Love triangles, fancy dances, disapproving parents... no, I'm not talking about high school, I'm talking about the fantastic fictional world of Jane Austen. Like high school, Austen's novels are brimming with romance, unrequited love, meddling forces, misunderstandings, competition, jealousy — the comparisons go on and on. But what if Austen's characters from Persuasion , Emma , and Pride and Prejudice and her other classics were taken out of the English countryside and instead thrown into an equally (if not more) dramatic setting of high school?
I think I see the next movie adaptation on the horizon. Just go with me here.
Like the English high society in which Austen sets her novels, high school is all about what class you're in, whom you associate with, and (of course) whom you date. If the world of Jane Austen's novels was instead the world of a typical high school, it'd be easy enough to see which characters would fall into which cliques, who the popular ones would be, who would be a teacher's pet, and who would drop out before graduation.
Instead of balls, the Bennet sisters would fret about their dates to prom. Instead of dinner parties, Emma would be organizing football rallies. Everyone would want to date Mr. Wickham, and poor Fanny Price would have no one to take her to homecoming. See where I am going with this? It's like Jane Austen knew just what high school would be like.
And the superlatives go to:
Everyone knows that when Elizabeth Bennet speaks, she speaks the truth. Intelligent and frank, Elizabeth isn't afraid to speak her mind — not even in the company of her crush, Darcy. Austen describes her as "“expressing her opinions decidedly," but anyone who went to high school knows that she would be that student in class who constantly questions the teachers.
When you come from a wealthy family, it can be hard not to act like a snob, and Mr. Darcy is no exception. He is highly educated, independently rich, and a gentleman by birth, but he doesn't always act like it. Before falling for Elizabeth, he is haughty, self righteous, stubborn, and often cruel without realizing it. Whether it was the love of a good woman or time and maturity that made Darcy see the error in his ways, it's easy to see why he would be named the most changed.
If anyone from Austen's novels resembles a modern-day teenager, it's none other than the youngest Bennet sister, Lydia. Described as "untamed, unabashed, wild, noisy, and fearless," Lydia is boy-crazy and flirtatious, so it's no wonder she gets herself into trouble in this department.
It's a shame Wickham is such a liar and a coward, (not to mentioned off the market) because, damn, have you seen him? His dark hair and a gorgeous body thanks to the militia give him what Austen called "the best part of beauty." If he were in high school, he would be that jock every girl wanted to date and every guy wanted to be — until the 20 year reunion when Wickham shows up drunk and overweight with a bitter Lydia on his arm.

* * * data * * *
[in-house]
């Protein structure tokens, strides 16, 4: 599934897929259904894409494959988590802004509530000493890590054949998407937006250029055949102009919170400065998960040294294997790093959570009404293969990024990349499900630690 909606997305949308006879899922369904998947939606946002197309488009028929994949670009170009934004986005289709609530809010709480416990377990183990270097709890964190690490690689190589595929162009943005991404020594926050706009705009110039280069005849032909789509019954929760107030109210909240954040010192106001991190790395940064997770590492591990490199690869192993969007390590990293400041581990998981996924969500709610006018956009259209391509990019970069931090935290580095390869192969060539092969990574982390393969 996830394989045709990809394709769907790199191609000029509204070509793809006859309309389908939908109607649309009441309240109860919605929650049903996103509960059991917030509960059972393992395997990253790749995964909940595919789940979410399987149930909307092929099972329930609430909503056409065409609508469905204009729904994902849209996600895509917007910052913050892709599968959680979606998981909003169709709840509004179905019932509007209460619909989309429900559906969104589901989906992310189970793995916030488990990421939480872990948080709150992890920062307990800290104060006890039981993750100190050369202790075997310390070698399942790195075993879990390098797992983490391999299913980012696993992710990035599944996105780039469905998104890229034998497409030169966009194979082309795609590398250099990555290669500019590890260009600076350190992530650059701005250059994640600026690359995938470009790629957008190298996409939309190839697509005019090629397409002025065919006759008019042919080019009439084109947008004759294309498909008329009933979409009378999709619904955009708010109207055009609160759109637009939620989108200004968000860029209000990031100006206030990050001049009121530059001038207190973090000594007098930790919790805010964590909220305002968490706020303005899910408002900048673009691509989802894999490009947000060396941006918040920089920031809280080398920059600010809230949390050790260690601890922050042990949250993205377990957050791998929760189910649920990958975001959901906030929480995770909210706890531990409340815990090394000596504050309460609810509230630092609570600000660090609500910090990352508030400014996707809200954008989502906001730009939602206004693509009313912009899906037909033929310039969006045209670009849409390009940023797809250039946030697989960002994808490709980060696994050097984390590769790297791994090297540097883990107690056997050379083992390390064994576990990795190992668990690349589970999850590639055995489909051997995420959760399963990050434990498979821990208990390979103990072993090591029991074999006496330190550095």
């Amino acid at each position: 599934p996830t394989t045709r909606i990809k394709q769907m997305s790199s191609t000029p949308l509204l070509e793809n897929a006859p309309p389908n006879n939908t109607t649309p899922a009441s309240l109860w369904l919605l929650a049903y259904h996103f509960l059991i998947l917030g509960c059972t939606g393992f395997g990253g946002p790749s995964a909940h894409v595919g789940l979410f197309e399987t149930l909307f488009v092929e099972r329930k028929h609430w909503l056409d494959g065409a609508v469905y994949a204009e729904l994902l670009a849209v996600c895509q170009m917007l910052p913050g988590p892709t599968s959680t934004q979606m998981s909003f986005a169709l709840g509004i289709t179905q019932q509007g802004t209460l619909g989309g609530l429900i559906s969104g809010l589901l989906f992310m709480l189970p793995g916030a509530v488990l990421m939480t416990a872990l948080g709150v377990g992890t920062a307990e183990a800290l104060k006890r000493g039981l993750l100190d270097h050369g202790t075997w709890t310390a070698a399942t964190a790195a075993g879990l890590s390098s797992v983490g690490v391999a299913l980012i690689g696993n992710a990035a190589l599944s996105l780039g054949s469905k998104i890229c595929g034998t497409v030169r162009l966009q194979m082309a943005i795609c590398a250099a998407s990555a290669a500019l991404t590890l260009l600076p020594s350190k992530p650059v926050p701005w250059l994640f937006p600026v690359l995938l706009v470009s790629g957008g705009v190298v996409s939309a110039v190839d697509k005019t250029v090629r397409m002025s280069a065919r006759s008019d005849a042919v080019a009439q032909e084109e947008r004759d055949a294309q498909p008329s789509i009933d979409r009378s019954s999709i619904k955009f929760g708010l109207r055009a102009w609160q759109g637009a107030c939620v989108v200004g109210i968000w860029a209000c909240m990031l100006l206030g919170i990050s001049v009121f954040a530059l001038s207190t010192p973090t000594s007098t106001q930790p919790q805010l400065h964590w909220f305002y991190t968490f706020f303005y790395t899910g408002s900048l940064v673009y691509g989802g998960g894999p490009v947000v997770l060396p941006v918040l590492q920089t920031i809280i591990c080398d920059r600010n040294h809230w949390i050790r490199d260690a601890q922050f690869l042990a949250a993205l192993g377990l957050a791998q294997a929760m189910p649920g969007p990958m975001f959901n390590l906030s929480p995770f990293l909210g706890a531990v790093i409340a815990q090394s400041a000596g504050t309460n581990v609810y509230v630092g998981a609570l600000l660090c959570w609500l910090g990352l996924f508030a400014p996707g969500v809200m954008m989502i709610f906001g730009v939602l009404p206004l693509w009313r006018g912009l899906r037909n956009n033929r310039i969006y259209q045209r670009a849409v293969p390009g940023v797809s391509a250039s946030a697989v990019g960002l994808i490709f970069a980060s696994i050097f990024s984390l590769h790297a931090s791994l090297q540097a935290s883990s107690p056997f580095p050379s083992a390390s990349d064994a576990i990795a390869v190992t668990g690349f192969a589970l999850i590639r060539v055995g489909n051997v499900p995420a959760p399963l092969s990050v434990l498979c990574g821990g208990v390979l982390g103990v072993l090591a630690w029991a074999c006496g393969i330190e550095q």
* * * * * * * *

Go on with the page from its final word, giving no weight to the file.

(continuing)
Sweet yet painfully shy, Georgiana is like most artist types and is a bit of an introvert. Her modestly aside, Georgiana is extremely talentled. She can play the piano and the harp as well as sing and draw. She would be that cute but often overlooked underclassmen with a sketchbook permanently stashed in the crook of her arm and an instrument case slung over her shoulder — that is until she comes back to school for senior year with bright pink hair and a punk rock band.
Anne Elliot & Captain Frederick Wentworth
Probably the toughest vote on the list, the award for class couple could have gone to Elizabeth and Darcy or George and Emma, but the real true love of this fictional senior class goes to Anne and Wentworth from Persuasion. Though estranged for years, nothing could tear these two apart in the end — not war, not class difference, not family, and not even betrayal. When all hope was lost, these two held out for love. And remember Wentworth's love letter to Anne? Just imagine what he wrote in her yearbook. #swoon
Most Likely to Become President
Before you get mad that this award wasn't given to Elizabeth Bennet, hear me out. Emma has been the head of her father's household since a young age, and she is the unofficial leader of the Highbury social scene. She is the one who organizes the parties, selects the menus for feasts, and chooses the games for balls. There isn't a going-on in her community that Emma isn't aware of — let alone involved in. Combine her meddlesome nature and her ability to influence those around her, and I see a political candidate in the making.
Most Liked By Parents
Rich, handsome, polite, honest, caring, gentlemanly... what's there not to like about Mr. Knightley? He is respected by those in his community, peers and elders alike, and tries avoids unnecessary drama. When he finally does win over Emma, Knightley even moves out of his estate to be with his true love and her father, and Mr. Woodhouse. Talk about scoring brownie points with dad!
Being described as "extremely timid and shy, shrinking from notice" doesn't give Fanny much hope for a happy high school tenure. She's afraid of just about everything and everyone, and is self conscious to boot. If Fanny were in school, she'd be the type to eat her lunch alone in the bathroom. Let's hope college brings her out of her shell.